“A new day will come / a new sky, a new land, new fresh air / and on this day, the oppressed / freedom in unison will chant.” The words were heard outside the Supreme Court building in the capital city of Brazil, Brasília, where an interreligious rally to support ex-president Luiz Inácio Lula da Silva’s freedom was being held.
To support the seven activists from people’s movements who have been staging a hunger strike for more than two weeks, religious believers and other supporters came together to demand Cármen Lúcia, the chief justice of the Supreme Court, move three petitions – called ADCs – that question the imprisonment of defendants while their cases are still appealable. This is the case, for example, of former Brazilian president Lula, who has been in prison since Apr. 7.
Demonstrators lighted candles and the Capuchin friar Wilson Zanatta talked about how light symbolizes people's hope that the ex-president will be freed.
“We want to hear those words so that the word of God can enlighten us, brighten us up, so that we can be sure where we are going and what we are building,” he said during the celebration, about the chants demonstrators were singing.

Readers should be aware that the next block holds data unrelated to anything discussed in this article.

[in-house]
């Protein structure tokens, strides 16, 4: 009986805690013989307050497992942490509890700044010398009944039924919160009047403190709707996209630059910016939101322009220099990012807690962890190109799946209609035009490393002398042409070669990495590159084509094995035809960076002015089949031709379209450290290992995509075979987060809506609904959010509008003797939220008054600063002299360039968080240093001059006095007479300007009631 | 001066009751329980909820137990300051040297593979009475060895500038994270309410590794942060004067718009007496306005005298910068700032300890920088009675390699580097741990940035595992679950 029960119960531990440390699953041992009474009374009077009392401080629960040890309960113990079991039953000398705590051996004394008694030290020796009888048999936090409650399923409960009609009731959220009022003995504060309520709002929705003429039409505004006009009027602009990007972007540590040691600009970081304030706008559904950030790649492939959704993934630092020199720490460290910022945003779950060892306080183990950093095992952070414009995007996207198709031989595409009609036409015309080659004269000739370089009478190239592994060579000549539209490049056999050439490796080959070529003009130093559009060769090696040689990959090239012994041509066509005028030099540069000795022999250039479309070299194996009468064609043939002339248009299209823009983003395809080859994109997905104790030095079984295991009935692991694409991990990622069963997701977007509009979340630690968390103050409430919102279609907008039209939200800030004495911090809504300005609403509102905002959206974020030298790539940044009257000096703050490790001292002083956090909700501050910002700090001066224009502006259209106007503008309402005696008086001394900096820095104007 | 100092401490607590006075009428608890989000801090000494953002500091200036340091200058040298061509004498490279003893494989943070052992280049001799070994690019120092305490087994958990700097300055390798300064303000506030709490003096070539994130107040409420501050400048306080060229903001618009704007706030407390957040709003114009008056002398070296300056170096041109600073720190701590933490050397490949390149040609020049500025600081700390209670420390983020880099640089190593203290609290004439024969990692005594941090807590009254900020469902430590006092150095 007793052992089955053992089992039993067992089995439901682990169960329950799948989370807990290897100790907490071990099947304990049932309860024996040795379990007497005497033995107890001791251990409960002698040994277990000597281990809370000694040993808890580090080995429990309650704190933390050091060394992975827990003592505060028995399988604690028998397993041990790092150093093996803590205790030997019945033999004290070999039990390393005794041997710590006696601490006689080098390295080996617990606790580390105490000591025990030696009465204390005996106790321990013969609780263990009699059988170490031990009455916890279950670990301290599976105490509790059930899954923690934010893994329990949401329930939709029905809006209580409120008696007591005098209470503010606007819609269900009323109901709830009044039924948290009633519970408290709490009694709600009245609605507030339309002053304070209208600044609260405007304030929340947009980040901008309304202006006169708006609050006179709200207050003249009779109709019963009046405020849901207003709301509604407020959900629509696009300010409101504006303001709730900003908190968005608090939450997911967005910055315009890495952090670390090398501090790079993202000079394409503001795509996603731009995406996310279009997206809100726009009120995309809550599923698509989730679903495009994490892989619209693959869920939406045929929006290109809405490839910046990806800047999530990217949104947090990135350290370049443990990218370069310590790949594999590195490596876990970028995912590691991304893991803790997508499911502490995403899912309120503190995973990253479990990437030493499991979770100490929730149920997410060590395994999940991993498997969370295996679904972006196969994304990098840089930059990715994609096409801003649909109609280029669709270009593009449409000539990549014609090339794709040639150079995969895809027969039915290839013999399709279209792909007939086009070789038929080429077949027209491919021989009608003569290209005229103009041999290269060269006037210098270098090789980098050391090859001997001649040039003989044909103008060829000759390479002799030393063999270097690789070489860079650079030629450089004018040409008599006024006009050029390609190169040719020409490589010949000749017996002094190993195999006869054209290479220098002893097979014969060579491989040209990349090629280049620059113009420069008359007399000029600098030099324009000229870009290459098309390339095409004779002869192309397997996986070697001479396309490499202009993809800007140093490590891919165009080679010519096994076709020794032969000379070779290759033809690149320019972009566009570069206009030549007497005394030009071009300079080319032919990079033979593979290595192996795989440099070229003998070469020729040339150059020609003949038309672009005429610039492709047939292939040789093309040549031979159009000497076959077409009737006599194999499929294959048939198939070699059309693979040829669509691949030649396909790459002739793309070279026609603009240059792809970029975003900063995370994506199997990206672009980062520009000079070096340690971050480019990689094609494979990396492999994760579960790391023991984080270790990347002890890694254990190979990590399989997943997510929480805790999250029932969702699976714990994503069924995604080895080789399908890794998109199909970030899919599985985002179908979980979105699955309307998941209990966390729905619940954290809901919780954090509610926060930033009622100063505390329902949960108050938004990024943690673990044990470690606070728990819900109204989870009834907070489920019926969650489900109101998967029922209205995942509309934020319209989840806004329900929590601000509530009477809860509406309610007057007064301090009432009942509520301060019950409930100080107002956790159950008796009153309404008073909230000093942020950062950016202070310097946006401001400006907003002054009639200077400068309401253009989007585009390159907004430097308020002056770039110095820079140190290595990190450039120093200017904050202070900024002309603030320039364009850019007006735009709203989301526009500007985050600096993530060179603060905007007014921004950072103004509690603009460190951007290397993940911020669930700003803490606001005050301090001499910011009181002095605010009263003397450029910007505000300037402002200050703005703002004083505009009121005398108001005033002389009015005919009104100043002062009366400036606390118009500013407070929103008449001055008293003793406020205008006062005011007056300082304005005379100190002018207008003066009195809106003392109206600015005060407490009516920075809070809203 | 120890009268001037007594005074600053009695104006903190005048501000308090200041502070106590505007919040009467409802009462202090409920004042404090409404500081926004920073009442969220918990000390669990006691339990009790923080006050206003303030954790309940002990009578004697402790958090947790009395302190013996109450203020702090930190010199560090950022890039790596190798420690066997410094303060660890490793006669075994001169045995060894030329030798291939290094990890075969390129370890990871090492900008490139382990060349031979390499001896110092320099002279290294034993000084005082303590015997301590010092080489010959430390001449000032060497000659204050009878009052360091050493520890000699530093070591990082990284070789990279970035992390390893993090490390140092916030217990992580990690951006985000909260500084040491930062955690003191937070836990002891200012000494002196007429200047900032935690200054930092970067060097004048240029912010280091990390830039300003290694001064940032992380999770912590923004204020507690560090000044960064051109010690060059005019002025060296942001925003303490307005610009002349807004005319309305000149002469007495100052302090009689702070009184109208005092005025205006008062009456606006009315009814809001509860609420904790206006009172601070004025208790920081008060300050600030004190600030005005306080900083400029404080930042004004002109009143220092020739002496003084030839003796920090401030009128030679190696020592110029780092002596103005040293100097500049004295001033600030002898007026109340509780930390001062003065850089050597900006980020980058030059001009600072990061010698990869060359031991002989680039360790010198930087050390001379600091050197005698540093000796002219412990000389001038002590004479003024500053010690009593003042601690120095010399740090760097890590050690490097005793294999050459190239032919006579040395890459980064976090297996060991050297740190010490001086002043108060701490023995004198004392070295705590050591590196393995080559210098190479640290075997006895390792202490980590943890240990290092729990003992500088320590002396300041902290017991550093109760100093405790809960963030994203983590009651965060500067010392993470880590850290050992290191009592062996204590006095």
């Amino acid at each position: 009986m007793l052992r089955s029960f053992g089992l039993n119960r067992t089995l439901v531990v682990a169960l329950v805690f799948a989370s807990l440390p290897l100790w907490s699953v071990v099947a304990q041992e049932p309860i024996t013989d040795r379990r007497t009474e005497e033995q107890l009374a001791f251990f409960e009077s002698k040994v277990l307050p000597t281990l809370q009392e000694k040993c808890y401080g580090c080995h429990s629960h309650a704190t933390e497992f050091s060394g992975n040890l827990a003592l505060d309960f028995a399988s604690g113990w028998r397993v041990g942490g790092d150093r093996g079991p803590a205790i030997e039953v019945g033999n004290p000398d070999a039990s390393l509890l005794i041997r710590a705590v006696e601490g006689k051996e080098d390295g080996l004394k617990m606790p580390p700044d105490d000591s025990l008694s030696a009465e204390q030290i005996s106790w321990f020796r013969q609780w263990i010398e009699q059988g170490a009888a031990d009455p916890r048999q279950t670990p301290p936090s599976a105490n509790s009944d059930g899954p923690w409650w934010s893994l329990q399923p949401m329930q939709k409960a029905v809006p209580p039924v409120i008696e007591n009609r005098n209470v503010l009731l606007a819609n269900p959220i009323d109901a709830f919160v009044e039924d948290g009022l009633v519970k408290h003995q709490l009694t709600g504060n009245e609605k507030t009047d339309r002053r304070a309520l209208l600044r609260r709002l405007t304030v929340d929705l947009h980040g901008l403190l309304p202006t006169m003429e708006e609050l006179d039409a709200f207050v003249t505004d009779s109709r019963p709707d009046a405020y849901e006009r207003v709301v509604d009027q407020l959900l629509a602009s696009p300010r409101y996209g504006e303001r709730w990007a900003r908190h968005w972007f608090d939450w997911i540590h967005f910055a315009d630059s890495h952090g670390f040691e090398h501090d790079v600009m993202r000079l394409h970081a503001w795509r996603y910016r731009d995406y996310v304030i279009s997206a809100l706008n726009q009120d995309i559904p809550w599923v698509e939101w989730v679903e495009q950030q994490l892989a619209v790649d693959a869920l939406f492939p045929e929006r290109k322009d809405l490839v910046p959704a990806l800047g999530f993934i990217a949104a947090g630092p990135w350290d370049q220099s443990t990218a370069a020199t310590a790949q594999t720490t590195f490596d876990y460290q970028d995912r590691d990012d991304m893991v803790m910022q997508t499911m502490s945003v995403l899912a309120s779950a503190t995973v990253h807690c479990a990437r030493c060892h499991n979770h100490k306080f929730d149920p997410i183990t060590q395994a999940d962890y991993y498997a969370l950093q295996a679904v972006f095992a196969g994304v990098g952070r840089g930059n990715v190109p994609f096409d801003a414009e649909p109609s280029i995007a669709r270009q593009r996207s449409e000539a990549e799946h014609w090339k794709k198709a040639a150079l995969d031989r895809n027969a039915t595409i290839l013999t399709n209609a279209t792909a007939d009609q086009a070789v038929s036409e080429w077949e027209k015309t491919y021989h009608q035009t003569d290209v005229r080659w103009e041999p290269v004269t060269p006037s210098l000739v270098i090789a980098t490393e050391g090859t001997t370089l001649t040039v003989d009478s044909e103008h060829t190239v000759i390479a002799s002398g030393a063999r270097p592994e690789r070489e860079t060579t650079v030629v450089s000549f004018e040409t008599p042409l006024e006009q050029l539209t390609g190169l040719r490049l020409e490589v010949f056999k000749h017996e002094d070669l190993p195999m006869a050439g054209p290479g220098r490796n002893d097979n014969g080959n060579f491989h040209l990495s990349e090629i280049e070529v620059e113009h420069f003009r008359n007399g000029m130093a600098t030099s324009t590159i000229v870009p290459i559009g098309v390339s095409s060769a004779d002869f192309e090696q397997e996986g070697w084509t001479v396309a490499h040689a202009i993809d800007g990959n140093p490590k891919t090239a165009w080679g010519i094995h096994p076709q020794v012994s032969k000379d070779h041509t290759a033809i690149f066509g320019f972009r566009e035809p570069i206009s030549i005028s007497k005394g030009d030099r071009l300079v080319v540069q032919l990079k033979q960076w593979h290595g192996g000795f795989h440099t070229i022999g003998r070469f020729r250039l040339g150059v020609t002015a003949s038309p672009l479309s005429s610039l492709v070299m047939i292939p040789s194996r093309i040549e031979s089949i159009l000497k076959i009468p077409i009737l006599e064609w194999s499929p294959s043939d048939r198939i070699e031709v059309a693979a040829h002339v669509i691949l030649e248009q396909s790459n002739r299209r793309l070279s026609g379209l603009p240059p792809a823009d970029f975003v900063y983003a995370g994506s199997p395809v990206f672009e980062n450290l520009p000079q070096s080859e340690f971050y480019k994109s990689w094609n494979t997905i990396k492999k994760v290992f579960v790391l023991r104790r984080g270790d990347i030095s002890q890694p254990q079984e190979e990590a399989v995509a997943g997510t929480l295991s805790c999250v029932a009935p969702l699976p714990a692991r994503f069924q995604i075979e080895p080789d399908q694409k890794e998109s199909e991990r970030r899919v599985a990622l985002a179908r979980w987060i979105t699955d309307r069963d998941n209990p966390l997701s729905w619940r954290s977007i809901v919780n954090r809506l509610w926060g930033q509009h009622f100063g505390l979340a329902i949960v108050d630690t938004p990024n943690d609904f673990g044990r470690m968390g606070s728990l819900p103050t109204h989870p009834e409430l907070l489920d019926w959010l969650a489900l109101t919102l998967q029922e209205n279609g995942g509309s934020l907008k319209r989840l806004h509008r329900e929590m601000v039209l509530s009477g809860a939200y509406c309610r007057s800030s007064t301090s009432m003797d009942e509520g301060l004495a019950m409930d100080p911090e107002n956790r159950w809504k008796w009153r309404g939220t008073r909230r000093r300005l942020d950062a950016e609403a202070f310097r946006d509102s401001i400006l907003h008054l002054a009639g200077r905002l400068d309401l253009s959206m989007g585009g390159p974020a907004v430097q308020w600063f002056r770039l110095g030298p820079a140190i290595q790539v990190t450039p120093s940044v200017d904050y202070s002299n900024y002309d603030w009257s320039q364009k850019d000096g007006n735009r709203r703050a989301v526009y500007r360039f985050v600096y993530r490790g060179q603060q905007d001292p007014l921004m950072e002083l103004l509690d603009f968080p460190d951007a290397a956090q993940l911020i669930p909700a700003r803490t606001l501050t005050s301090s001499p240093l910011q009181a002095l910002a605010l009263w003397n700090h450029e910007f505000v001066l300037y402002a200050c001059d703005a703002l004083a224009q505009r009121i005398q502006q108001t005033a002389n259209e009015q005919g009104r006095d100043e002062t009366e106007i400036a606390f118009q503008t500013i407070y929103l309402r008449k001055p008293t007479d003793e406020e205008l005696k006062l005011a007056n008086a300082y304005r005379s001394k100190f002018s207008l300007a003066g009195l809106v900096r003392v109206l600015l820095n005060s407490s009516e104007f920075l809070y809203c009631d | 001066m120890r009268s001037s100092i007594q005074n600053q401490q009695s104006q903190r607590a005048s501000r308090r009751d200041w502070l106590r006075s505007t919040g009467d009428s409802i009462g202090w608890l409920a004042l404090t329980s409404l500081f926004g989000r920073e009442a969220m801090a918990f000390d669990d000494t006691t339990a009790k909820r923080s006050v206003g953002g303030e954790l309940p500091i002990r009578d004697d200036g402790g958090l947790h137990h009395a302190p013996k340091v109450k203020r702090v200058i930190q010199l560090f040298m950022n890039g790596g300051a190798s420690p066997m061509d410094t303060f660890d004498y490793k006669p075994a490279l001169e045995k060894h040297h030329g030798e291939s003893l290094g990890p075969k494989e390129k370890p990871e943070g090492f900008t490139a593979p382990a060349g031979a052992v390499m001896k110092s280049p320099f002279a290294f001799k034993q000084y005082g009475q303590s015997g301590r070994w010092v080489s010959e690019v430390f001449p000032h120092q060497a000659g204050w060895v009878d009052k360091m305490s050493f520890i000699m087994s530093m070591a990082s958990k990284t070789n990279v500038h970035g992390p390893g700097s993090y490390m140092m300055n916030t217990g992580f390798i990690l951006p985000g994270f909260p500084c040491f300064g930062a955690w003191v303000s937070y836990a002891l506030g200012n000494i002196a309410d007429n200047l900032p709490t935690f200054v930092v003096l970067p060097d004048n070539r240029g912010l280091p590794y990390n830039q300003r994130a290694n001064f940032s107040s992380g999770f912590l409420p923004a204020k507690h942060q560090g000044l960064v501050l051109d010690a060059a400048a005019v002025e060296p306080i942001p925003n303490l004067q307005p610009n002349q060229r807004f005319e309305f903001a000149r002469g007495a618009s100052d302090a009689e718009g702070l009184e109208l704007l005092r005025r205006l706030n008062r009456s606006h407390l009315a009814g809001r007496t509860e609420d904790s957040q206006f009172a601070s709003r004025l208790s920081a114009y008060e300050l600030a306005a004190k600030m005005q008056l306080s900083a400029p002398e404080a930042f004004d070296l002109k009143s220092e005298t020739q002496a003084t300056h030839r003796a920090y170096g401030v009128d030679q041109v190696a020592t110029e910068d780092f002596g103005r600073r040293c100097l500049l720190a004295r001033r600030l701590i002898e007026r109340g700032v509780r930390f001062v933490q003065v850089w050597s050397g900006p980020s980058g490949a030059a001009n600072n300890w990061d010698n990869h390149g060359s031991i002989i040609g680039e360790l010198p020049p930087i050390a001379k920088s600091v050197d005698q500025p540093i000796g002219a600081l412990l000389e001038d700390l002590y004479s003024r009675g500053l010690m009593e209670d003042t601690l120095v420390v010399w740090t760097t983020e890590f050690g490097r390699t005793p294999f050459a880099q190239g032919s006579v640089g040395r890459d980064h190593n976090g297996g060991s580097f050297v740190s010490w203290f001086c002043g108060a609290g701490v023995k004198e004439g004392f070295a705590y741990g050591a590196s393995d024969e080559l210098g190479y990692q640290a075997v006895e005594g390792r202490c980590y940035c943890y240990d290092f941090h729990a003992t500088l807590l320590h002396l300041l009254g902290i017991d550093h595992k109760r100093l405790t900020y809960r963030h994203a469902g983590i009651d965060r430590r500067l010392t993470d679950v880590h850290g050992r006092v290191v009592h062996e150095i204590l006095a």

Another supporter who took part in the rally was Maria Fernanda Coelho, a former president of state-owned bank Caixa Econômica Federal. She commended the activists who are depriving themselves of food to protest against Lula’s imprisonment.
“I understand that what they are doing is peaceful, yet very powerful, and you have to have so much love in your heart to make a decision like this,” she said.
Not only ex-president Lula, but also around 150,000 people are imprisoned while their case is still pending appeal.
João Pedro Stedile, from the national board of the Landless Workers’ Movement (MST), spoke about how important it is for chief justice Cármen Lúcia to give top priority to the matter.
Stedile said they hope the chief justice will really make a commitment to respect the Constitution. "May she have the courage to call all Supreme Court justices to vote on the ADC and respect the Constitution, according to which no Brazilians can be imprisoned while their cases are still appealable. Everyone has the right to the presumption of innocence.”
Three similar ADC petitions were filed with the Supreme Court, one of which by the Communist Party of Brazil in April.
Edited by: Cecília Figueiredo